We suggest to Steiner that Drive to Survive is F1’s chance to have a ‘jumpers for goalposts’ moment, by lowering the barrier of entry, making it more accessible, and taking a casual audience to the heart of F1’s positives. “Yeah, that’s fair,” he says. “In the 2000s, all the TV stations had a lot of Formula 1 and it was free to view. But the market changed. Now it’s all streaming. In the States, a lot of people don’t have a normal TV anymore. They do Netflix, Amazon [Prime], that stuff.
“So I think what Liberty did, making the deal with Netflix, was very good, because that is where people go now and you need to stay current in this market. Social media is the same. If you don’t do social media, you are out of the game, you don’t reach people.
“That [new media] helps, to make F1 accessible, and give it to people who normally don’t go and look for it. Maybe some of them now see it and say, ‘hey, that’s quite interesting, I could watch a race’.”
Judging how successful the series is is difficult. Steiner and Renault’s Ricciardo, who spends a lot of time in the United States, both say they have registered an impact on a day-to-day basis, pointing to the number of people who refer to the series.
That it got a second season, which includes Mercedes’ German Grand Prix explosion, indicates that F1 saw enough initial value to persevere beyond a single 10-episode run. Ferrari and Mercedes agreeing to be involved in season two was also a major boost.
How long Drive to Survive will continue for is another question entirely, but Steiner suspects it will reach a point of diminishing returns fairly quickly. If it does not, his message is quite simple: shine a light on the championship and all its positives and the rest will take care of itself. F1 has world-class drivers, fantastic engineers, great technology and engaging human stories – “the race on Sunday is not even 50 per cent of what we are doing”, Steiner notes.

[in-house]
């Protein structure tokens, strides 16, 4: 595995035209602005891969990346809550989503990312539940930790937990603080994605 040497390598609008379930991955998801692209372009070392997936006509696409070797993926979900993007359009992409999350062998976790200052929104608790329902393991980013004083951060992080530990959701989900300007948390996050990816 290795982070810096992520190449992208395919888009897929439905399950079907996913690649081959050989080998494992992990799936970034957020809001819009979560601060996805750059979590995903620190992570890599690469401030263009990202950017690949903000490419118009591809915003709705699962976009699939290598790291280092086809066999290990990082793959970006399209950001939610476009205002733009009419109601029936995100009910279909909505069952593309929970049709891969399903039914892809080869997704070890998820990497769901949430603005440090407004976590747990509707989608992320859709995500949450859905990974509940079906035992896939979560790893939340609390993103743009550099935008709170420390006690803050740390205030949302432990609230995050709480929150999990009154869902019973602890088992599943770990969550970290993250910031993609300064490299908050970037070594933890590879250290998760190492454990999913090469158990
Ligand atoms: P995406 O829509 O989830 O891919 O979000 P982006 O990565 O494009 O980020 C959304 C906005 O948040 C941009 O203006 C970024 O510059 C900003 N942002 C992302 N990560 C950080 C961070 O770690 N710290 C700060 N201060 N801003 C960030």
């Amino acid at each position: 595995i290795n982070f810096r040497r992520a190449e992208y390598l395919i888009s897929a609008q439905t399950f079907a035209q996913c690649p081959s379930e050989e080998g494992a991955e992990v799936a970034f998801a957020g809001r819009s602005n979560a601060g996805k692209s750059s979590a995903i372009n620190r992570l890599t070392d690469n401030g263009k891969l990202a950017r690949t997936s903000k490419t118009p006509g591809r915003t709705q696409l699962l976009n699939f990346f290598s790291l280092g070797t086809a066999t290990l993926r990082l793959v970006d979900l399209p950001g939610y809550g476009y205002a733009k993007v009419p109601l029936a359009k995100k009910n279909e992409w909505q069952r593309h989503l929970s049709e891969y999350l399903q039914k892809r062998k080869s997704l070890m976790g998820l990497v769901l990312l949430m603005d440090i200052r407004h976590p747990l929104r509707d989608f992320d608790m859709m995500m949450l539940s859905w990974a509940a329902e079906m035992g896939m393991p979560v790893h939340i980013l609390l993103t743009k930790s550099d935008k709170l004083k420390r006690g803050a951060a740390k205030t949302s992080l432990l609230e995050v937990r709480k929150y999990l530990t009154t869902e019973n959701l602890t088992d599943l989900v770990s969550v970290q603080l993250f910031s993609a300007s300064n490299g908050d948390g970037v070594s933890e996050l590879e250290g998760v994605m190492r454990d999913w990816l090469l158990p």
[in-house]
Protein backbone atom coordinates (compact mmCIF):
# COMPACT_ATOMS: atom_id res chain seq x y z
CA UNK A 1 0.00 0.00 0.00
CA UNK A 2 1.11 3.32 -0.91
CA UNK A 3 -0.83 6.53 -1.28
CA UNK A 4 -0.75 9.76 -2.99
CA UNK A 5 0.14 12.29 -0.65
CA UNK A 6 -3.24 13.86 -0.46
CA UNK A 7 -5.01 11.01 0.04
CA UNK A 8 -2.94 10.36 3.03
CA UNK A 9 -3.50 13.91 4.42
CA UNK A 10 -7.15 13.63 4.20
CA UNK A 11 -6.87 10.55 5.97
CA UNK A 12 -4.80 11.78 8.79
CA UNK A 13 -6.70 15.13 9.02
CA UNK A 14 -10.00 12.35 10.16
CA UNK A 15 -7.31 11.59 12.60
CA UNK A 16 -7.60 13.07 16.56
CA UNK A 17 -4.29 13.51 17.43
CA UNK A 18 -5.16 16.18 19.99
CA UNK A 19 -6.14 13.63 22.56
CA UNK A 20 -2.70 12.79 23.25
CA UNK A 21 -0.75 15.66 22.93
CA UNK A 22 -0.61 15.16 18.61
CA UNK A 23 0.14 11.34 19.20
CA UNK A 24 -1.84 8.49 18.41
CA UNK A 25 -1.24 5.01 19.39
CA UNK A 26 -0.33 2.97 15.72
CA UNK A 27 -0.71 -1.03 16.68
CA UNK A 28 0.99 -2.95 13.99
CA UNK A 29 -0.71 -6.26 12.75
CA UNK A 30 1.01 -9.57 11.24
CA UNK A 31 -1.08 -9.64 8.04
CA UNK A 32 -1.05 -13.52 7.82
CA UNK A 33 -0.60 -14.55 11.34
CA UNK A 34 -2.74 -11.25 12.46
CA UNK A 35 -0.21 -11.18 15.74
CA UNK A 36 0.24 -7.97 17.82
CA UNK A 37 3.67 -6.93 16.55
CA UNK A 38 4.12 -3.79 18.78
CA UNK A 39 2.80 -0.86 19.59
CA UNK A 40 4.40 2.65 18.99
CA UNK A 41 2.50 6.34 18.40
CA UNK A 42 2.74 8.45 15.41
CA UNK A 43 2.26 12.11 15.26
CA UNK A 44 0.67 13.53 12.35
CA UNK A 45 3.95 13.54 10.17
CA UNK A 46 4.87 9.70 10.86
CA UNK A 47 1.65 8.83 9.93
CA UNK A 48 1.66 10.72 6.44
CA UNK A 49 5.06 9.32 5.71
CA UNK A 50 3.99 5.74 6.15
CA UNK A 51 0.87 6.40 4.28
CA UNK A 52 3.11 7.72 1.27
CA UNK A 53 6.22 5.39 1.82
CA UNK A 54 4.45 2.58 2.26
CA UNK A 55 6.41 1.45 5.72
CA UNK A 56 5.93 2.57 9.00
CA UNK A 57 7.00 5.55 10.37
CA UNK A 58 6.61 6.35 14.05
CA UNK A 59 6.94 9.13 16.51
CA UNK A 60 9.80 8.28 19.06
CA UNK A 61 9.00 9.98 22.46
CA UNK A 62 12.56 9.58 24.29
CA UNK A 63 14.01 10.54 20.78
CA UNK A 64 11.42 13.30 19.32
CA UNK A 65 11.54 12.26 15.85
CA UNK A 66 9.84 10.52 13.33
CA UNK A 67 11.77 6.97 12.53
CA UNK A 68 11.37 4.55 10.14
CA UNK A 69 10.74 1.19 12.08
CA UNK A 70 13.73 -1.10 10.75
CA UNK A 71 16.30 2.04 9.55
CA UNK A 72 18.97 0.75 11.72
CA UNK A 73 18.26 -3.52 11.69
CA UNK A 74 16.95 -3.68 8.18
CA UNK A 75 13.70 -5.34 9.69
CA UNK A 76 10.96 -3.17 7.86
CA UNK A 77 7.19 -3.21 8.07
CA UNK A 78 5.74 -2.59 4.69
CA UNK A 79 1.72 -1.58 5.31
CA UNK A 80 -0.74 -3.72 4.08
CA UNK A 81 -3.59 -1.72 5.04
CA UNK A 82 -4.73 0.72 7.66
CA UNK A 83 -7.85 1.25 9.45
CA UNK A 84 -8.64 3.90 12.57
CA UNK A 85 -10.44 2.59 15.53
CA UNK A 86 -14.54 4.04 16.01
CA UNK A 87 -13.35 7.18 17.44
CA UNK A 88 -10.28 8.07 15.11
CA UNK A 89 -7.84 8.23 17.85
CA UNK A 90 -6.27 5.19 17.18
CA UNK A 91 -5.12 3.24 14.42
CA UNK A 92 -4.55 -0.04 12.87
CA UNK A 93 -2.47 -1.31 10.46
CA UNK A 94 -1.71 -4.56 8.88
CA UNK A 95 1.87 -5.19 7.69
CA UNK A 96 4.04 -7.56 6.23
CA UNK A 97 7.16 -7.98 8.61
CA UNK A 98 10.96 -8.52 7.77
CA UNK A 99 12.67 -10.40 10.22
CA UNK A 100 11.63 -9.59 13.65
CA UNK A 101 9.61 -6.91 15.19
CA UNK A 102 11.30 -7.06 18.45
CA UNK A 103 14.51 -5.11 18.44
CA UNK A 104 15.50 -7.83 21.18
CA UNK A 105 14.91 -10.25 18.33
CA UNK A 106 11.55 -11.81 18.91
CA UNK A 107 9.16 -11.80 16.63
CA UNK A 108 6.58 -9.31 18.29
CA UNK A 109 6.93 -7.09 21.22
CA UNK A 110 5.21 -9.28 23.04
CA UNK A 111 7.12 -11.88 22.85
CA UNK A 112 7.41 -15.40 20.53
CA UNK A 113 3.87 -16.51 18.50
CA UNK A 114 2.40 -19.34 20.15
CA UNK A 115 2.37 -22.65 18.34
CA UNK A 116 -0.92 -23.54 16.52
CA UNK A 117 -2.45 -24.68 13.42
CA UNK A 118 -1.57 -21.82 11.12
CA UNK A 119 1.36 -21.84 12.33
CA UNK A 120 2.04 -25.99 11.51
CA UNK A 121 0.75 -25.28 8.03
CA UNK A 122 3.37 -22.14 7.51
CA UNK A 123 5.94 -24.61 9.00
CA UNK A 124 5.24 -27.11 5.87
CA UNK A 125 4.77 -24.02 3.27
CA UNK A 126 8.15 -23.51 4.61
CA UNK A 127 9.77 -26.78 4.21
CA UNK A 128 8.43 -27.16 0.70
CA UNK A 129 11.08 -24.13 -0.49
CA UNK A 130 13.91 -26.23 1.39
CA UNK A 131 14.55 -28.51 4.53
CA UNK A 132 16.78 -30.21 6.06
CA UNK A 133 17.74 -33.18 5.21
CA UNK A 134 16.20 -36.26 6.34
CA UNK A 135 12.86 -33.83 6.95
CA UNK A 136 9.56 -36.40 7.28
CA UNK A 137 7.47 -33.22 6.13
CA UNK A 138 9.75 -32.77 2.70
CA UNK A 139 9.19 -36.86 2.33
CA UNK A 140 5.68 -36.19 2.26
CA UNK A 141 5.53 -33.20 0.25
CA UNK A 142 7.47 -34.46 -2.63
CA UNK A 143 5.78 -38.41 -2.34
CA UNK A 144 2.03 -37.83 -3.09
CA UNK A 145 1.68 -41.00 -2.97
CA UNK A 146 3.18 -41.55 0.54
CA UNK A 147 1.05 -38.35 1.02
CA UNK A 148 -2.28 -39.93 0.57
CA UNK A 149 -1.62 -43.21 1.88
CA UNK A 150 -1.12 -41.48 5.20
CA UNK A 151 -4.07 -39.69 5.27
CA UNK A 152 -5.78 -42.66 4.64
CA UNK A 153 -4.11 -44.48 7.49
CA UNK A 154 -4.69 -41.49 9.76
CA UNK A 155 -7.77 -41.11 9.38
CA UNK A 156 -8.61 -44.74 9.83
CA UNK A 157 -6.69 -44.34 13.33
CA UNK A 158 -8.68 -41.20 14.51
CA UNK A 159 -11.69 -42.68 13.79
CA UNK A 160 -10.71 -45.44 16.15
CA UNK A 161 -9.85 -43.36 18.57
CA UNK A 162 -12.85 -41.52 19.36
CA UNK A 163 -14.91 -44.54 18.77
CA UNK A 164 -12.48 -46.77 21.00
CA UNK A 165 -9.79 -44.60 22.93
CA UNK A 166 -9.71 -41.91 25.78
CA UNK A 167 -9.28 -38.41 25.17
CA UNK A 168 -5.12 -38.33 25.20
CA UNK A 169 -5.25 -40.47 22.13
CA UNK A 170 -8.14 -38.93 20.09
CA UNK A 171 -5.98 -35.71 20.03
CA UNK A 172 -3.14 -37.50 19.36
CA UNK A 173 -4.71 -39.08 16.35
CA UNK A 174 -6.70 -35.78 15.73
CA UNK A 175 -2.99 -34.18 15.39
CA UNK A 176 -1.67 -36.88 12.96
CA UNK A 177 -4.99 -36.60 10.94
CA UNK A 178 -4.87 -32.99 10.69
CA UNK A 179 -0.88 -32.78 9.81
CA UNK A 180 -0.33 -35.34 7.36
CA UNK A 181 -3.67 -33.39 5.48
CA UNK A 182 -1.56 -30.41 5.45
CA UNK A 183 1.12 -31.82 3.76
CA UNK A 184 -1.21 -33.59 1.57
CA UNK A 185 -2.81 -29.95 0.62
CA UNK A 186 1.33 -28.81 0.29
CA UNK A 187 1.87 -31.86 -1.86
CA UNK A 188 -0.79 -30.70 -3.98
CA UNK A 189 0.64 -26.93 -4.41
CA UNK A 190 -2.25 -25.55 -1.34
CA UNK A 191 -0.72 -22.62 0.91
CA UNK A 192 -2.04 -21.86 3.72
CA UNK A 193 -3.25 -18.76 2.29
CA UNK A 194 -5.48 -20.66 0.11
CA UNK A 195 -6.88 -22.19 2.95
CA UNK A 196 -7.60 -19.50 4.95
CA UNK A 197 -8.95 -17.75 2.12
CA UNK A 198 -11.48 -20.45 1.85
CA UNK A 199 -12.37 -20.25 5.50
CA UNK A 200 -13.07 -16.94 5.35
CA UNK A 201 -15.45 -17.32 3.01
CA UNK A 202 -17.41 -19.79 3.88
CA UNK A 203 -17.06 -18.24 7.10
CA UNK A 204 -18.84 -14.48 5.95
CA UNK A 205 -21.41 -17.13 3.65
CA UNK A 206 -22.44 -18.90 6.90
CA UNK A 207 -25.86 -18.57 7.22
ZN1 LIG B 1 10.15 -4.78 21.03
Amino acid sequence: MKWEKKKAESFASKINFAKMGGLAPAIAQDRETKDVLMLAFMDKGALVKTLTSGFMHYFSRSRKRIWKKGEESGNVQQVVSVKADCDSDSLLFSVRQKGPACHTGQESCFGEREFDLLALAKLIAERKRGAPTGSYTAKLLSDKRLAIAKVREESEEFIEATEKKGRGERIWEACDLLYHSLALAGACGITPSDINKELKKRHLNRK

Having an outlet that can put those stories to a much bigger, more casual audience is a weapon F1 can use to combat the age of digital media and pay-to-view television. Steiner reiterates that the authenticity of F1 is key.
“I’ve lived in the States for 13 years, and I’ve learned that you need to give what’s happening to the people that watch you,” he says. “You cannot always stage everything. It’s show business, but you don’t need to play a show. It comes free!
“These guys from Netflix, they’re not making a movie. It’s not staged. For me, it’s pretty simplistic. I didn’t know that it would pick up this much, to be honest. I wouldn’t have given it this much credit, that so many people would dedicate such a big following.
“But I was I was convinced that this will help Formula 1 in general to attract people and help to make it interesting. Because unfortunately, there are billions of people watching us, but how many have got access to the paddock? A few thousand. Think about that. Two billion against a few thousand. But now the billions, if they want, they can get a lot closer to that stuff.”
Steiner doesn’t watch the series because he doesn’t need to. He’s living it, and welcomes the hardest pressure points of his job being broadcast to the world, warts and all. F1 and Drive to Survive are much stronger for that.
Guenther in his own words
“In Formula 1 the highs are very high, the lows are very low.”
Drive to Survive season one
“If we didn’t have a stupid idiotic steward we would be eighth… You know who is the steward. You know him. It is always the same. He just does not get any more intelligent…”
Message over the team radio at the 2019 Russian GP. Steiner was fined E7500.
“We looked like rock stars. now we look a bunch of clowns”
To Gene Haas after Magnussen and Grosjean lost a likely shock fourth and fifth to its Australian GP pitstop errors
“I’ve had enough of both of you. You let the f***ing team down, me down, [when] I protected you all the time.”
Steiner to his two drivers after the 2019 British GP debacle, Drive to Survive season two